Social services use eligibility criteria from the Social Services & Well-being (Wales) Act 2014 to work out who they will give care and support to. For the first time an eligibility level that is the same across Wales has been introduced. This means that if you have a certain level of needs you will be eligible for support no matter which local authority in Wales you live in.

Summary of eligibility criteria

To be eligible for support from social services the following must be the case:

1.The need arises from physical or mental ill-health, age, disability, dependence on alcohol or drugs or other similar circumstances;

2. The need relates to a set of standard tasks (outcomes):

  1. Ability to carry out self-care or domestic routines [see below for a definition of ‘self-care’];
  2. Ability to communicate;
  3. Protection from abuse or neglect;
  4. Involvement in work, education, learning or in leisure activities;
  5. Maintenance or development of family or other significant personal relationships;
  6. Development and maintenance of social relationships and involvement in the community
  7. Fulfilment of caring responsibilities for a child;

‘self-care’ is defined as ‘tasks that a person carries out as part of daily life including’
(i) eating and drinking;
(ii) maintaining personal hygiene;
(iii) getting up and getting dressed;
(iv) moving around the home;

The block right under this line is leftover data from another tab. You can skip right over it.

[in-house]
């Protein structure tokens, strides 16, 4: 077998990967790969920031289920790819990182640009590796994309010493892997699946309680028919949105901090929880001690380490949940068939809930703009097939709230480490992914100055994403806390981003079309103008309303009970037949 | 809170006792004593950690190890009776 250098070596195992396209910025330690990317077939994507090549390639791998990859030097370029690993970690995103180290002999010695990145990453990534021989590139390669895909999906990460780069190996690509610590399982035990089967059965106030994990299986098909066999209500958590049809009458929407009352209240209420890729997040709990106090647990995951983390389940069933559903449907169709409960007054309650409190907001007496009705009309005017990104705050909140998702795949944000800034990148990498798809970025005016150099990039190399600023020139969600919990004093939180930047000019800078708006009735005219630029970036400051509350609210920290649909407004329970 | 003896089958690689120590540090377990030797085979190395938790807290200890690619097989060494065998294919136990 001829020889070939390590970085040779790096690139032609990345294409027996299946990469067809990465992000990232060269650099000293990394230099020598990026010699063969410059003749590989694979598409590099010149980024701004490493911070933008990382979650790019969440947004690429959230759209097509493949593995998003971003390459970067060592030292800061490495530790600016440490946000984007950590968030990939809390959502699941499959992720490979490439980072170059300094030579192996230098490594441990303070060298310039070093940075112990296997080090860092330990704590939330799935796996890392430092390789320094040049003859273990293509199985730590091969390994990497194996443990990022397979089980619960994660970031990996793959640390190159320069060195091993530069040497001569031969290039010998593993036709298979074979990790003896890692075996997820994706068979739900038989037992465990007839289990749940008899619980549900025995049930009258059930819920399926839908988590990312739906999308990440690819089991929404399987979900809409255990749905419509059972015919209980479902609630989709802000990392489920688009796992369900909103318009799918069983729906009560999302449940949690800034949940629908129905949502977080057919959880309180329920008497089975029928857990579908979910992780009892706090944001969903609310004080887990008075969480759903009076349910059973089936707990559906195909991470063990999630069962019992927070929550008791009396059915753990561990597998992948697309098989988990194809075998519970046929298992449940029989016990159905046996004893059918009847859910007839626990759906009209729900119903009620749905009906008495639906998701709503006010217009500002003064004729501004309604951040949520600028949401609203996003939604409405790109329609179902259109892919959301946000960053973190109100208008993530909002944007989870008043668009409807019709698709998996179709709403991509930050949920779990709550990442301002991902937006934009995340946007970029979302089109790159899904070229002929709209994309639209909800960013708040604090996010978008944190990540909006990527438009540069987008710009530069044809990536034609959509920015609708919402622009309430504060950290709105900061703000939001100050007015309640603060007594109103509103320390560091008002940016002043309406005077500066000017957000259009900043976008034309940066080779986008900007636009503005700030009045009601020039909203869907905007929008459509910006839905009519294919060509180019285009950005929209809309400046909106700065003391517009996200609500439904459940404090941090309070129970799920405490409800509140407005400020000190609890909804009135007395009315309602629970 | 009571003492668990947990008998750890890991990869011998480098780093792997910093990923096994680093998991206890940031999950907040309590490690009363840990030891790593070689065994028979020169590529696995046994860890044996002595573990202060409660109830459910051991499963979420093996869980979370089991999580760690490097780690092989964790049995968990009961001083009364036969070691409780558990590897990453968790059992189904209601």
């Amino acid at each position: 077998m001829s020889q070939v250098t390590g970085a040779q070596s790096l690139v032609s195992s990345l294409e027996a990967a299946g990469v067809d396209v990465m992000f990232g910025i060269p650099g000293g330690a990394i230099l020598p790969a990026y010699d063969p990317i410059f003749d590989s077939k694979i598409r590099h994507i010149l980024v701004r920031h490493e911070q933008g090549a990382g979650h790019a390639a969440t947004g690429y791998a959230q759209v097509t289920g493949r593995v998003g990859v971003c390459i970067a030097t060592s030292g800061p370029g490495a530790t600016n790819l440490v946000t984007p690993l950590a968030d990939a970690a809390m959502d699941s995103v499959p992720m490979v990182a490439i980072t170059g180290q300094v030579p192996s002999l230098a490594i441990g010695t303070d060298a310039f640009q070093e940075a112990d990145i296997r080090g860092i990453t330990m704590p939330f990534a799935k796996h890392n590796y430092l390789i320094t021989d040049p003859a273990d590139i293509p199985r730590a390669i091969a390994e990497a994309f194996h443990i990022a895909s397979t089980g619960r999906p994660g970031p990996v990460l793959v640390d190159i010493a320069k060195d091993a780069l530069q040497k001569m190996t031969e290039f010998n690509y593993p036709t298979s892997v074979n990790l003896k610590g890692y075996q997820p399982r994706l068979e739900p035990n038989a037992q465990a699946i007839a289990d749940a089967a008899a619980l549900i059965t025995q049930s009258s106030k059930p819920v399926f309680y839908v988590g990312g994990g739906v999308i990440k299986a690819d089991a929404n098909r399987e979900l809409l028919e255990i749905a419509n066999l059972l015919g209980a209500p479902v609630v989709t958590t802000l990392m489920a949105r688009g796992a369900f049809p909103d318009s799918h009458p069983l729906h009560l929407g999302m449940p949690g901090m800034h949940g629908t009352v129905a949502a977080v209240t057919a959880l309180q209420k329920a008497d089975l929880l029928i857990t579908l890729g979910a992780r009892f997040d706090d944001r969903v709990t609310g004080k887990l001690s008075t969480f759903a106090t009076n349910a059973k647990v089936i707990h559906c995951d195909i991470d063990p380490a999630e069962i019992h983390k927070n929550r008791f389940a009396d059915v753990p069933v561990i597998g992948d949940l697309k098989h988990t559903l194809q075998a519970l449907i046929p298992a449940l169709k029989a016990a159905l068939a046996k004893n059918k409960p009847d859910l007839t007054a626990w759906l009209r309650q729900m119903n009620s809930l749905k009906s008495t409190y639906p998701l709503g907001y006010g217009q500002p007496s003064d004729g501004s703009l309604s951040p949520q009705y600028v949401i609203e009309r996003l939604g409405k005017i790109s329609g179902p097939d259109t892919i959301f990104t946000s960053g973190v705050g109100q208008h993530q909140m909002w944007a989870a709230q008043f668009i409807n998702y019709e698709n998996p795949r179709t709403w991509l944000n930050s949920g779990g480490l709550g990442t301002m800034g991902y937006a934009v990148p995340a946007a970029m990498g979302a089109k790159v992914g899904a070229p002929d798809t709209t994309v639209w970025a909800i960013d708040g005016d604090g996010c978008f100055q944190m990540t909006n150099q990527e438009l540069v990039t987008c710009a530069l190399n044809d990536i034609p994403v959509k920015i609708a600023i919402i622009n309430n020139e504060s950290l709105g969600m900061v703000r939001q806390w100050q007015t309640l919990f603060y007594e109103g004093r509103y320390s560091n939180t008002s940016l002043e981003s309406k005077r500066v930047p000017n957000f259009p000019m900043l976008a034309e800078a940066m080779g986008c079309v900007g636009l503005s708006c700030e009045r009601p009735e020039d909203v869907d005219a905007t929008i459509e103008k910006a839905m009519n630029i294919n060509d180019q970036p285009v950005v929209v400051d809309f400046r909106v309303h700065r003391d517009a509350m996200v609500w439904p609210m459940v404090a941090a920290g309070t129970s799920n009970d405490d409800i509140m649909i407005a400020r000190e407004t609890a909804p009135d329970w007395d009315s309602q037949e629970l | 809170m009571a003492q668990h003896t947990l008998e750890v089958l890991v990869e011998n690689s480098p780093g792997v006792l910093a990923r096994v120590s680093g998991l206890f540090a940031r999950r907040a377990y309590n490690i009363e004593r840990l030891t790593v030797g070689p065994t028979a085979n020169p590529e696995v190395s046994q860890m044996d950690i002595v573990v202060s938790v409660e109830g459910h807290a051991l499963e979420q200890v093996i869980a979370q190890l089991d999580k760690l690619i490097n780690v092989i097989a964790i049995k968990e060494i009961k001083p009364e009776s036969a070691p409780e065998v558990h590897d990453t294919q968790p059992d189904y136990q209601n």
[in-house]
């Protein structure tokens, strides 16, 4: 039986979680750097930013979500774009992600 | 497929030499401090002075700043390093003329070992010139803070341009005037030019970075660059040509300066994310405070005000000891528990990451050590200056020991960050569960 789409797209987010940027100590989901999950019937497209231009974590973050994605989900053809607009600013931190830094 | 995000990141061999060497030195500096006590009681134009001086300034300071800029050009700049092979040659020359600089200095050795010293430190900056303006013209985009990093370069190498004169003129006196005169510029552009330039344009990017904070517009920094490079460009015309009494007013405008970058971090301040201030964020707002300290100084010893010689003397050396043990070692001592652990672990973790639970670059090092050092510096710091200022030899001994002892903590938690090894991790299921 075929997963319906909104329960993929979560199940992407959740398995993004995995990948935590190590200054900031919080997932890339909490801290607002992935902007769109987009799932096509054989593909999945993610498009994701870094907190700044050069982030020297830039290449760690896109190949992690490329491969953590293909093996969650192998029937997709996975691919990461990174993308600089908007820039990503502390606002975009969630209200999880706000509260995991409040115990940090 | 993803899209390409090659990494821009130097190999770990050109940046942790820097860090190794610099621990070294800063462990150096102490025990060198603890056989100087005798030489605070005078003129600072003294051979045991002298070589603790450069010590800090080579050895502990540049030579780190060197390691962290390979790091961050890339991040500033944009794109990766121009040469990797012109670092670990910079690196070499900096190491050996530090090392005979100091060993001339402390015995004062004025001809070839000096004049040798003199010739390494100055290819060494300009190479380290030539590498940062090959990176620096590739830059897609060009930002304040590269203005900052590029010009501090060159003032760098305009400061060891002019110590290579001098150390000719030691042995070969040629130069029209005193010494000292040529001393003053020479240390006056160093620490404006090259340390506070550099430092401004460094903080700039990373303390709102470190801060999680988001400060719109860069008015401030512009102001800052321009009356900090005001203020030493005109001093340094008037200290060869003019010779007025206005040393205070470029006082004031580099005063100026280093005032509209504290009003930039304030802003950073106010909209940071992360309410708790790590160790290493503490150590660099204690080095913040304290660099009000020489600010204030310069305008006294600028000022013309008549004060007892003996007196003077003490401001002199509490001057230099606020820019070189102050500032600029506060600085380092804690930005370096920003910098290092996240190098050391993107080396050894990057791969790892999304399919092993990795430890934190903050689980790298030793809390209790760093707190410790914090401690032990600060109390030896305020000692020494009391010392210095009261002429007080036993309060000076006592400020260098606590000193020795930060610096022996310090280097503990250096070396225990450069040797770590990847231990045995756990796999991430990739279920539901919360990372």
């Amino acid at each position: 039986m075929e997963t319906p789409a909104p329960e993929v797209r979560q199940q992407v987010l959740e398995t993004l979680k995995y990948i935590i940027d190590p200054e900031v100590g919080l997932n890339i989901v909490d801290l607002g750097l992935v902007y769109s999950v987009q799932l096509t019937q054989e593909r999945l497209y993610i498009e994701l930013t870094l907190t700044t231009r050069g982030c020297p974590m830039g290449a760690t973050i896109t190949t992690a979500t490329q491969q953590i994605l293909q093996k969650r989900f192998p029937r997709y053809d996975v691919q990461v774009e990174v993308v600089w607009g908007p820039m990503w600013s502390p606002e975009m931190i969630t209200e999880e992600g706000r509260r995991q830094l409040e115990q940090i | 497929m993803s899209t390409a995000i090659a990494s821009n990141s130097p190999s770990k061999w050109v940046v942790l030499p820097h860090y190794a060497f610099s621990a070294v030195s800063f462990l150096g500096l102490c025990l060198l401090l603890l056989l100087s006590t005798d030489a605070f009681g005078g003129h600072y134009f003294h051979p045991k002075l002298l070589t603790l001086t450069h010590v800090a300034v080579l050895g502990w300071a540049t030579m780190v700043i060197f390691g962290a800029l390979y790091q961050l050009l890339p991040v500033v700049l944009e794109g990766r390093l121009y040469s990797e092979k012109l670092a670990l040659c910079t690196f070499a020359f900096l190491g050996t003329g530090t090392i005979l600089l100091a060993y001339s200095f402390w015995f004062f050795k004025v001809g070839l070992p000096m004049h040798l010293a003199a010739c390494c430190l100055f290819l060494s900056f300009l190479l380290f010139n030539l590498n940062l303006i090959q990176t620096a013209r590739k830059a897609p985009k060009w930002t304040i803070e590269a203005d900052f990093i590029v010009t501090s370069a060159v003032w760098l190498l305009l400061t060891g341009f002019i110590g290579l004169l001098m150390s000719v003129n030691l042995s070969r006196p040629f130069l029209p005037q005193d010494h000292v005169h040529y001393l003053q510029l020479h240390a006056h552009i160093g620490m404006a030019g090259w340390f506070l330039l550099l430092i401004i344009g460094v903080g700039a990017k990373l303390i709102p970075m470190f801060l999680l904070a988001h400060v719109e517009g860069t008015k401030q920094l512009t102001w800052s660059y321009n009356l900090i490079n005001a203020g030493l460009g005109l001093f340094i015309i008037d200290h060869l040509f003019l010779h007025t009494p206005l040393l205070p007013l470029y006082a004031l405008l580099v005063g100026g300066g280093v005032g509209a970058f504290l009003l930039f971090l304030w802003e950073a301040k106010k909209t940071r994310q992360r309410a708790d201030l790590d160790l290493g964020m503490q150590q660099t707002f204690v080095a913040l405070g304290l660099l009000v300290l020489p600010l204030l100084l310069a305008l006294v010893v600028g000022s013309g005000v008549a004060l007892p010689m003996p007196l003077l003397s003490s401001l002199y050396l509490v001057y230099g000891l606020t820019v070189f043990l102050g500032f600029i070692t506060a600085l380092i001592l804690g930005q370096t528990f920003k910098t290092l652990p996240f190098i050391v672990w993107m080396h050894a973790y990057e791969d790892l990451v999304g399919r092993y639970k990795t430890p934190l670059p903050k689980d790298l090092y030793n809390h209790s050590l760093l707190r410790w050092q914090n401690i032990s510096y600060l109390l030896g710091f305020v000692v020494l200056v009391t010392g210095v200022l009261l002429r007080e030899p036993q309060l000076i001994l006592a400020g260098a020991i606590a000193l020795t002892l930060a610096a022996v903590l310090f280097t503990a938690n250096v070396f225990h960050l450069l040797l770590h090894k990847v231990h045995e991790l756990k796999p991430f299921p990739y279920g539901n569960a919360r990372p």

(v) preparing meals;
(vi) keeping the home clean, safe and hygienic

3. The person is not able to meet that need, either—

  • alone,
  • with the support of others willing to provide; 
  • with the assistance of services in the community to which the adult has access.

4. He / she is unlikely to achieve one or more of the personal outcomes unless the local authority provides or arranges care and support to meet the need. This can include providing a Direct Payment.
Your personal outcomes will relate to the standard tasks above and the well-being statement, the LA will not have a duty to meet needs that are related to activities that they cannot support such as access to health care, housing or education.

The code of practice says that you do not have to have tried to use services available in the community to know that they cannot meet a need. The social worker must show you and record how they can meet your needs before deciding that your needs are not eligible.

One problem with this eligibility criteria is that if an informal carer says that they are willing and able to meet your needs this could mean that you are found ineligible for support. It could also limit your right to choose who cares for you. For example a parent may be willing to support you but you may prefer to receive formal care and support. Your carer can tell the assessor that they will only be prepared to continue to care for you if you are found to be eligible for care and support. In order to have all your eligible needs identified it is advisable that informal carers do not confirm that they are willing and able to help care for you, until after an eligibility decision has been made.

What happens if I am not eligible

If your needs do not meet the eligibility criteria, you will not receive care and support services.

Social services have a duty to write to you and let you know if the outcome of your needs assessment is that you aren’t eligible for services and explain why.

Your local authority should not take away your support or change it significantly without doing a full review of your care and support needs first.